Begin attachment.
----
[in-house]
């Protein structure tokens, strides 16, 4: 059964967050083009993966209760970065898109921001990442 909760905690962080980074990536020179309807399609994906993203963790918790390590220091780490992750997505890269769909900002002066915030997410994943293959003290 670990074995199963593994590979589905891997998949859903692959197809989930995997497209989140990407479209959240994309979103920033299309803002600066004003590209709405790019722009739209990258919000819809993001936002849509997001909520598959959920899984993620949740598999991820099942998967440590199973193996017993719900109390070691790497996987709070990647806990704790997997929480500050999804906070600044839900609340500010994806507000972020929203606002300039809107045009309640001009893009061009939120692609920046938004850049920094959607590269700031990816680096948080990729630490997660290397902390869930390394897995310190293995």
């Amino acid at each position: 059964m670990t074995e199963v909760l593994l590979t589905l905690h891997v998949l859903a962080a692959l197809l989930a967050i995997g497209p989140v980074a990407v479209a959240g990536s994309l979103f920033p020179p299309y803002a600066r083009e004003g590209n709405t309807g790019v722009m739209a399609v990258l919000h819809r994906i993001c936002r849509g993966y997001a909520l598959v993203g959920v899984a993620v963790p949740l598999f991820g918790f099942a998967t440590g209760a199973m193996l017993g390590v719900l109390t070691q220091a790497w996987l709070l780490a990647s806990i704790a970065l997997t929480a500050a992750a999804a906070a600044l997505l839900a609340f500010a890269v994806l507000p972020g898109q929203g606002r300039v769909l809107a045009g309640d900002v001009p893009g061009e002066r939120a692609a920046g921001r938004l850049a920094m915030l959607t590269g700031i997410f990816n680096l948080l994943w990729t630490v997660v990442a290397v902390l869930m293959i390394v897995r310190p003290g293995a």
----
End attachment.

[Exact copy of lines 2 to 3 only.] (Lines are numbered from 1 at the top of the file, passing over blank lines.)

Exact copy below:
């Protein structure tokens, strides 16, 4: 059964967050083009993966209760970065898109921001990442 909760905690962080980074990536020179309807399609994906993203963790918790390590220091780490992750997505890269769909900002002066915030997410994943293959003290 670990074995199963593994590979589905891997998949859903692959197809989930995997497209989140990407479209959240994309979103920033299309803002600066004003590209709405790019722009739209990258919000819809993001936002849509997001909520598959959920899984993620949740598999991820099942998967440590199973193996017993719900109390070691790497996987709070990647806990704790997997929480500050999804906070600044839900609340500010994806507000972020929203606002300039809107045009309640001009893009061009939120692609920046938004850049920094959607590269700031990816680096948080990729630490997660290397902390869930390394897995310190293995």
């Amino acid at each position: 059964m670990t074995e199963v909760l593994l590979t589905l905690h891997v998949l859903a962080a692959l197809l989930a967050i995997g497209p989140v980074a990407v479209a959240g990536s994309l979103f920033p020179p299309y803002a600066r083009e004003g590209n709405t309807g790019v722009m739209a399609v990258l919000h819809r994906i993001c936002r849509g993966y997001a909520l598959v993203g959920v899984a993620v963790p949740l598999f991820g918790f099942a998967t440590g209760a199973m193996l017993g390590v719900l109390t070691q220091a790497w996987l709070l780490a990647s806990i704790a970065l997997t929480a500050a992750a999804a906070a600044l997505l839900a609340f500010a890269v994806l507000p972020g898109q929203g606002r300039v769909l809107a045009g309640d900002v001009p893009g061009e002066r939120a692609a920046g921001r938004l850049a920094m915030l959607t590269g700031i997410f990816n680096l948080l994943w990729t630490v997660v990442a290397v902390l869930m293959i390394v897995r310190p003290g293995a």